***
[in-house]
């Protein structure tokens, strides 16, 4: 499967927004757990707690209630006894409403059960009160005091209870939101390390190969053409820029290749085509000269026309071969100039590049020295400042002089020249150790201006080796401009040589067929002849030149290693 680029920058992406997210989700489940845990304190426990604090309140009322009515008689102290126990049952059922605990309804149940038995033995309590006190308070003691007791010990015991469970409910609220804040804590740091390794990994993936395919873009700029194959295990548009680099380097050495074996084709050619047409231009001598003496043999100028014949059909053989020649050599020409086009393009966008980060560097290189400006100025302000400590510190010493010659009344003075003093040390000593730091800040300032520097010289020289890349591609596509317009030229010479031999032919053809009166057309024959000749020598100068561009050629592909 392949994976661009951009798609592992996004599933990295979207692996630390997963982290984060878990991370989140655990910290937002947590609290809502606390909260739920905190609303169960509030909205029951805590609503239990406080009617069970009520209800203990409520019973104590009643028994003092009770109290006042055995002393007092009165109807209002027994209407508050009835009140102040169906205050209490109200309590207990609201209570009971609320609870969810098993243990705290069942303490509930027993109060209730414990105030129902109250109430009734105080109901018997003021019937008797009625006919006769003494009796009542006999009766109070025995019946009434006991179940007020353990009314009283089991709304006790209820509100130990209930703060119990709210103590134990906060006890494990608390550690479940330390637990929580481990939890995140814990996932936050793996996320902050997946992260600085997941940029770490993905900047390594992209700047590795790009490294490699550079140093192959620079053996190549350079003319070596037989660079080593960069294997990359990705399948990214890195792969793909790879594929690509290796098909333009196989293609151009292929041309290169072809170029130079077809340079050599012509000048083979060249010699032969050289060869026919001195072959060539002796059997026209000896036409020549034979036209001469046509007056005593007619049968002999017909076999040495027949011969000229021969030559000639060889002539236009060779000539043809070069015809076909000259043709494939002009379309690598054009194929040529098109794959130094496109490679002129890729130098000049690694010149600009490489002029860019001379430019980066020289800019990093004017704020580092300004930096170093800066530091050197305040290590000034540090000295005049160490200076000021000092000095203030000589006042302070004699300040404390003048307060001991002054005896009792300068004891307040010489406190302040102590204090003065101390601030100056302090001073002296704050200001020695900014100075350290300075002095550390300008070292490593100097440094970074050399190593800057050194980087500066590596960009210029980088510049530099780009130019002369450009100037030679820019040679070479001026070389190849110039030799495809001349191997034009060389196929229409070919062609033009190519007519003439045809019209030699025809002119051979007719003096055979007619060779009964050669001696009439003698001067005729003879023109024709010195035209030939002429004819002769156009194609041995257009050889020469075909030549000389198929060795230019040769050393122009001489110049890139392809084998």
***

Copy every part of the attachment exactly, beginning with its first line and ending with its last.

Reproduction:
[in-house]
């Protein structure tokens, strides 16, 4: 499967927004757990707690209630006894409403059960009160005091209870939101390390190969053409820029290749085509000269026309071969100039590049020295400042002089020249150790201006080796401009040589067929002849030149290693 680029920058992406997210989700489940845990304190426990604090309140009322009515008689102290126990049952059922605990309804149940038995033995309590006190308070003691007791010990015991469970409910609220804040804590740091390794990994993936395919873009700029194959295990548009680099380097050495074996084709050619047409231009001598003496043999100028014949059909053989020649050599020409086009393009966008980060560097290189400006100025302000400590510190010493010659009344003075003093040390000593730091800040300032520097010289020289890349591609596509317009030229010479031999032919053809009166057309024959000749020598100068561009050629592909 392949994976661009951009798609592992996004599933990295979207692996630390997963982290984060878990991370989140655990910290937002947590609290809502606390909260739920905190609303169960509030909205029951805590609503239990406080009617069970009520209800203990409520019973104590009643028994003092009770109290006042055995002393007092009165109807209002027994209407508050009835009140102040169906205050209490109200309590207990609201209570009971609320609870969810098993243990705290069942303490509930027993109060209730414990105030129902109250109430009734105080109901018997003021019937008797009625006919006769003494009796009542006999009766109070025995019946009434006991179940007020353990009314009283089991709304006790209820509100130990209930703060119990709210103590134990906060006890494990608390550690479940330390637990929580481990939890995140814990996932936050793996996320902050997946992260600085997941940029770490993905900047390594992209700047590795790009490294490699550079140093192959620079053996190549350079003319070596037989660079080593960069294997990359990705399948990214890195792969793909790879594929690509290796098909333009196989293609151009292929041309290169072809170029130079077809340079050599012509000048083979060249010699032969050289060869026919001195072959060539002796059997026209000896036409020549034979036209001469046509007056005593007619049968002999017909076999040495027949011969000229021969030559000639060889002539236009060779000539043809070069015809076909000259043709494939002009379309690598054009194929040529098109794959130094496109490679002129890729130098000049690694010149600009490489002029860019001379430019980066020289800019990093004017704020580092300004930096170093800066530091050197305040290590000034540090000295005049160490200076000021000092000095203030000589006042302070004699300040404390003048307060001991002054005896009792300068004891307040010489406190302040102590204090003065101390601030100056302090001073002296704050200001020695900014100075350290300075002095550390300008070292490593100097440094970074050399190593800057050194980087500066590596960009210029980088510049530099780009130019002369450009100037030679820019040679070479001026070389190849110039030799495809001349191997034009060389196929229409070919062609033009190519007519003439045809019209030699025809002119051979007719003096055979007619060779009964050669001696009439003698001067005729003879023109024709010195035209030939002429004819002769156009194609041995257009050889020469075909030549000389198929060795230019040769050393122009001489110049890139392809084998």